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Thread: mod_rewrite url's???

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    Default mod_rewrite url's???

    Hi,

    I see allot of sites (even dynamicdrive) that dont have file extenstions in there url's, they only have a slash.

    e.g. instead of www.somedomain.com/example.html they have www.somedomain.com/example/

    How is this done??

    ive looked into mod_rewrite's and redirects for .htaccess, etc, but nothing seems to be right.

    Any help on the matter would be great!

    Thanks
    Last edited by linkrus; 11-17-2006 at 11:56 PM.

  2. #2
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    Quote Originally Posted by linkrus View Post
    I see allot of sites (even dynamicdrive) that dont have file extenstions in there url's, they only have a slash.
    There's a difference between having no "extension" and a path that ends with a slash. The latter is a canonical URL referring to a directory on the server[1]. That is,

      http://www.example.com/foo/

    refers to a directory, foo, at www.example.com. What happens next is a bit of magic on the part of the server: there will usually be a directive in the configuration that tells the server to look for a certain file if a request identifies a directory, rather than some other resource. If that file can be found, it's served to the client.

    On Apache servers, this directive is named DirectoryIndex, and the default value is index.html. So, given the URL above, the server would look for a file named index.html in the foo directory. It's essentially the same thing as requesting

      http://www.example.com/foo/index.html

    directly, though if index.html doesn't exist, the server will respond in different ways to those two URLs.

    Actually handling "extension-less" URLs is more complicated, and I've briefly described four methods in two previous posts. The information in the second linked post starts about halfway though, after the quote:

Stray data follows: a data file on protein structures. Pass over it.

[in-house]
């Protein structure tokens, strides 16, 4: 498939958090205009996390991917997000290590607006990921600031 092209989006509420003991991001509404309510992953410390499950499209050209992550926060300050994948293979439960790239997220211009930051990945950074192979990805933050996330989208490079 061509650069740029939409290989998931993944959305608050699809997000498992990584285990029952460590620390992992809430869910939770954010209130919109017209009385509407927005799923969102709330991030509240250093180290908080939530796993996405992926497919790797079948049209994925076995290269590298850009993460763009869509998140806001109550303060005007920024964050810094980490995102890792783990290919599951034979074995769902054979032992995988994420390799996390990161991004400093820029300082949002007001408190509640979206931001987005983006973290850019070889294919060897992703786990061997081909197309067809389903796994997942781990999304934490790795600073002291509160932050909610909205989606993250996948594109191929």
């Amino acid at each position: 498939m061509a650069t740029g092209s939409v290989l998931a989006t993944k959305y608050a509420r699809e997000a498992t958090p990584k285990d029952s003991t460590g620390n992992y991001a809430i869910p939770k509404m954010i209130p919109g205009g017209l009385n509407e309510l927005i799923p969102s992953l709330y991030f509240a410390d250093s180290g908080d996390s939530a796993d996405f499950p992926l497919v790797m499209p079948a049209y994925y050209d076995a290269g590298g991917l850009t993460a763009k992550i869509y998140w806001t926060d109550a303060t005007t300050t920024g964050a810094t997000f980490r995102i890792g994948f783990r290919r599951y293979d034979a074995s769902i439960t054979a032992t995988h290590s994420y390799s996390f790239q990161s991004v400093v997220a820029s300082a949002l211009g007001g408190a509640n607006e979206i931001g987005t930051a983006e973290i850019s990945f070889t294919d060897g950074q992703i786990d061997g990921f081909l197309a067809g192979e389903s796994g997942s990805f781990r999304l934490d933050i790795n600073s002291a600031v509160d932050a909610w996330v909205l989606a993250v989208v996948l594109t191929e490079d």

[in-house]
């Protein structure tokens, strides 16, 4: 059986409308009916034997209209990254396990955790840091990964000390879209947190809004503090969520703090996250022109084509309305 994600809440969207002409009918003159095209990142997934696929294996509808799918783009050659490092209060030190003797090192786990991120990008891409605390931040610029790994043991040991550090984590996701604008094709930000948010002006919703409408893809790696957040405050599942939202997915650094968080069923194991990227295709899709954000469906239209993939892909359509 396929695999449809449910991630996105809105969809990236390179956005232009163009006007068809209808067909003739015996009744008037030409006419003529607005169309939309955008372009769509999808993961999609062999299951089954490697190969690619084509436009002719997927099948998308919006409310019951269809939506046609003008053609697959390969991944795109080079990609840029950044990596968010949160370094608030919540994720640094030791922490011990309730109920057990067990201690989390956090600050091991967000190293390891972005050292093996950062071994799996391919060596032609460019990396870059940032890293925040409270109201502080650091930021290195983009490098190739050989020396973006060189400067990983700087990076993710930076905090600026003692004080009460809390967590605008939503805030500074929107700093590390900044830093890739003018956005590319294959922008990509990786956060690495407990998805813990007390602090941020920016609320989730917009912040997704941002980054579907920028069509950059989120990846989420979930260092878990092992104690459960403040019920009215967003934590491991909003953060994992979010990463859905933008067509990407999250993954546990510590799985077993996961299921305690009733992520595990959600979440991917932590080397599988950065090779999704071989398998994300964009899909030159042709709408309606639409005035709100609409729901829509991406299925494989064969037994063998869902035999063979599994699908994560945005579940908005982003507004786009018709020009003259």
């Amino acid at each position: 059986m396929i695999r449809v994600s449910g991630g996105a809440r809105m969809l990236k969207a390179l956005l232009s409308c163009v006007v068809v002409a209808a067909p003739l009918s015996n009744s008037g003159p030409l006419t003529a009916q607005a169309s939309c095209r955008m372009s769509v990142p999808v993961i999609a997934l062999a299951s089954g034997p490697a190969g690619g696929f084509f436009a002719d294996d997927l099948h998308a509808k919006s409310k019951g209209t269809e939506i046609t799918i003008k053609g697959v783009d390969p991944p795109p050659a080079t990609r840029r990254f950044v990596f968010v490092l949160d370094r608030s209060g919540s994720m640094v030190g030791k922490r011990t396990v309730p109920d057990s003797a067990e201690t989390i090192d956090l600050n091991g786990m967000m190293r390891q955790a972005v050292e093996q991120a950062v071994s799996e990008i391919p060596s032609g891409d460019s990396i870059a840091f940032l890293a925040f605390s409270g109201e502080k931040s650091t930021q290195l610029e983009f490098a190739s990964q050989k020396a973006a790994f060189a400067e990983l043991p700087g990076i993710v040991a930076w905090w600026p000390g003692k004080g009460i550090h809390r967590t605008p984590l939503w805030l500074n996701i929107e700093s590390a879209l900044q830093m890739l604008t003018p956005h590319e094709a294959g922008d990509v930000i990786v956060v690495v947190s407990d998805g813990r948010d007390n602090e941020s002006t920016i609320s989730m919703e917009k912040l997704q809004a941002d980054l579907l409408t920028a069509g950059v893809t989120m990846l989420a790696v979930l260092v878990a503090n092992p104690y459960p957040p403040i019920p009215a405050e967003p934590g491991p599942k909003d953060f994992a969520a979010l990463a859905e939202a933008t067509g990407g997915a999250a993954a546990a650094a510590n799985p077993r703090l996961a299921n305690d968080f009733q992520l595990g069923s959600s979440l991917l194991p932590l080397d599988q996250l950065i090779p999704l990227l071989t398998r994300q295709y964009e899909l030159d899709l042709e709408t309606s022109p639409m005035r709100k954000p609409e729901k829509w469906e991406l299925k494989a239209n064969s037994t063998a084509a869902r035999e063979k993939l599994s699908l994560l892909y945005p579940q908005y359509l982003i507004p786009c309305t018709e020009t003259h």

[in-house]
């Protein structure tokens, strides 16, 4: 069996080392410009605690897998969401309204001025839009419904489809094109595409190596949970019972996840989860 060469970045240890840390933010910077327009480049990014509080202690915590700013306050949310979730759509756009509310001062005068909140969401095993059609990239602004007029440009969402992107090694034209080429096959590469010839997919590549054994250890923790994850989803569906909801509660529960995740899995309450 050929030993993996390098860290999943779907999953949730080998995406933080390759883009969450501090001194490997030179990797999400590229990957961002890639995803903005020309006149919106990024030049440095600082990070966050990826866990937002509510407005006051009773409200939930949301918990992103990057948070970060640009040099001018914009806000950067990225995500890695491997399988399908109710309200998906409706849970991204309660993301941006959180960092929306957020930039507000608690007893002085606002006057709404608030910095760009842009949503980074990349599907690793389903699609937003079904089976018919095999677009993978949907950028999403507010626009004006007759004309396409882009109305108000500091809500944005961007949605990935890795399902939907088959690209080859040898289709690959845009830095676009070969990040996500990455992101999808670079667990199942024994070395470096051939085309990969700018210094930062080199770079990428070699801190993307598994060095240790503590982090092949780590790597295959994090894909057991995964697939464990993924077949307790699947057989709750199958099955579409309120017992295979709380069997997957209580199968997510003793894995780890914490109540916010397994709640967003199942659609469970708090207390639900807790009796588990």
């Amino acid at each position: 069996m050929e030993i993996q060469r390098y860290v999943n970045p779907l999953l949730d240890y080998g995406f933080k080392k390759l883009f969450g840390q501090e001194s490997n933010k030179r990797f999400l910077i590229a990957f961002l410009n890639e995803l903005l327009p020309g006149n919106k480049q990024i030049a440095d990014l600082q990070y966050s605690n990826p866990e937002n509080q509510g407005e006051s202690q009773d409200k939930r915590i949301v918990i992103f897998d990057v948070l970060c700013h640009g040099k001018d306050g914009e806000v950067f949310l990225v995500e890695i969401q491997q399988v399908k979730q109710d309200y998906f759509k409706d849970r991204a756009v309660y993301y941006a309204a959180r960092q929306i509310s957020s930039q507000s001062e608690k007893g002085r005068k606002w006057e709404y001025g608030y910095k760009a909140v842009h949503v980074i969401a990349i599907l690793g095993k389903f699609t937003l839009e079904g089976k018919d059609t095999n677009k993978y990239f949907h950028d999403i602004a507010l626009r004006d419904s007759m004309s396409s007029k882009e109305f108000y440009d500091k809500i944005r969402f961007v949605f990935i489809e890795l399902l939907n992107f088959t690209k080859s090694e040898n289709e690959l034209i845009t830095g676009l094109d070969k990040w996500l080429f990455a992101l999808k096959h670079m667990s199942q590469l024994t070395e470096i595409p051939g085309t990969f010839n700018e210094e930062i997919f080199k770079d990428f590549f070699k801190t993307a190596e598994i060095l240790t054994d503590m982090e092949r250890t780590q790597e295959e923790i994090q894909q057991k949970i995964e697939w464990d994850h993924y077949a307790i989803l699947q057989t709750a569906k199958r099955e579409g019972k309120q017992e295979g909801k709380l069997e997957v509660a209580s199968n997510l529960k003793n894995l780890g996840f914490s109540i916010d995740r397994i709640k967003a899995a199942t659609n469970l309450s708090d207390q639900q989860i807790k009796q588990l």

Also, Mike, I would like to know more if its not too much trouble,
    Mike


    [1] That's not necessarily true, but it's the most common situation, and it'll do for this explanation.

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    Quote Originally Posted by mwinter View Post
    On Apache servers, this directive is named DirectoryIndex, and the default value is index.html. So, given the URL above, the server would look for a file named index.html in the foo directory. It's essentially the same thing as requesting
    Thanks for helping me out.

    I already knew that index is the default for a directory but i thought there was more to it than creating a directory folder for every page??

    The reason im interested is this is because i read that you can also use this kind of linking method to improve seo for dynamic url's
    e.g. http://www.somedomain.com/index.php?page=example chould be linked to like http://www.somedomain.com/example/

    This is suppose to help with search engines indexing links and ofcourse its easier to type in directly.

    Again thanks for your help.

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    if you know regular expressions, the documentation for it should help you.

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    Quote Originally Posted by linkrus View Post
    I already knew that index is the default for a directory but i thought there was more to it than creating a directory folder for every page??
    As I wrote in the cited thread, doing that is impractical, certainly for any reasonably large site. Even on a smaller one, it's far from ideal.

    The reason im interested is this is because i read that you can also use this kind of linking method to improve seo for dynamic url's
    e.g. http://www.somedomain.com/index.php?page=example chould be linked to like http://www.somedomain.com/example/
    Well ideally one wouldn't create URLs like the former in the first place.

    This is suppose to help with search engines indexing links
    Search engines aren't fond of documents the use query string parameters, though they will index them (Google indexes DD, for example). I don't know where the line is, though - SEO doesn't interest me that much.

    and ofcourse its easier to type in directly.
    Quite, which is why URIs should be designed to be simple from the outset.

    You could use mod_rewrite to perform an internal redirect, but it would be necessary to modify the server configuration at the main server or virtual host level. As far as I can see, distributed configuration files (.htaccess) are too limited in ability to be useful, here. That is to say that I can get it to work on my test server, but only by modifying http.conf.

    Mike

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